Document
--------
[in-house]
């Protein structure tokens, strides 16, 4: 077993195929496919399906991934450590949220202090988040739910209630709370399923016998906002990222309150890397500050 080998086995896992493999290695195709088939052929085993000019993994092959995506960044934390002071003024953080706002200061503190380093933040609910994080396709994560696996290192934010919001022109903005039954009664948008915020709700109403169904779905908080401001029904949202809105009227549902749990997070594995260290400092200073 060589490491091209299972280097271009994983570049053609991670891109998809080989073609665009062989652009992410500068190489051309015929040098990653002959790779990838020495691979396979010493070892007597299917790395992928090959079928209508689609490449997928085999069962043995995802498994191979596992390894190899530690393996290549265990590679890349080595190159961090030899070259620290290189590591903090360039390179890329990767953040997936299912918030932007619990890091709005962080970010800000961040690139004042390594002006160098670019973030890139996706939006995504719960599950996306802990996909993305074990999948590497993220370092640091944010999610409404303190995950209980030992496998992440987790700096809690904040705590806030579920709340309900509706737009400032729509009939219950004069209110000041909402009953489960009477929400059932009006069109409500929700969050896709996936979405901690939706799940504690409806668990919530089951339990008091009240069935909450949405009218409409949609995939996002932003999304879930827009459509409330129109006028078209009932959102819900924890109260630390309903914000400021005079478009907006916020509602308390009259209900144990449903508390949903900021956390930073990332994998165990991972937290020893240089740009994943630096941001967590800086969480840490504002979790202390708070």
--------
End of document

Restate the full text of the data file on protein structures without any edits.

[in-house]
């Protein structure tokens, strides 16, 4: 077993195929496919399906991934450590949220202090988040739910209630709370399923016998906002990222309150890397500050 080998086995896992493999290695195709088939052929085993000019993994092959995506960044934390002071003024953080706002200061503190380093933040609910994080396709994560696996290192934010919001022109903005039954009664948008915020709700109403169904779905908080401001029904949202809105009227549902749990997070594995260290400092200073 060589490491091209299972280097271009994983570049053609991670891109998809080989073609665009062989652009992410500068190489051309015929040098990653002959790779990838020495691979396979010493070892007597299917790395992928090959079928209508689609490449997928085999069962043995995802498994191979596992390894190899530690393996290549265990590679890349080595190159961090030899070259620290290189590591903090360039390179890329990767953040997936299912918030932007619990890091709005962080970010800000961040690139004042390594002006160098670019973030890139996706939006995504719960599950996306802990996909993305074990999948590497993220370092640091944010999610409404303190995950209980030992496998992440987790700096809690904040705590806030579920709340309900509706737009400032729509009939219950004069209110000041909402009953489960009477929400059932009006069109409500929700969050896709996936979405901690939706799940504690409806668990919530089951339990008091009240069935909450949405009218409409949609995939996002932003999304879930827009459509409330129109006028078209009932959102819900924890109260630390309903914000400021005079478009907006916020509602308390009259209900144990449903508390949903900021956390930073990332994998165990991972937290020893240089740009994943630096941001967590800086969480840490504002979790202390708070």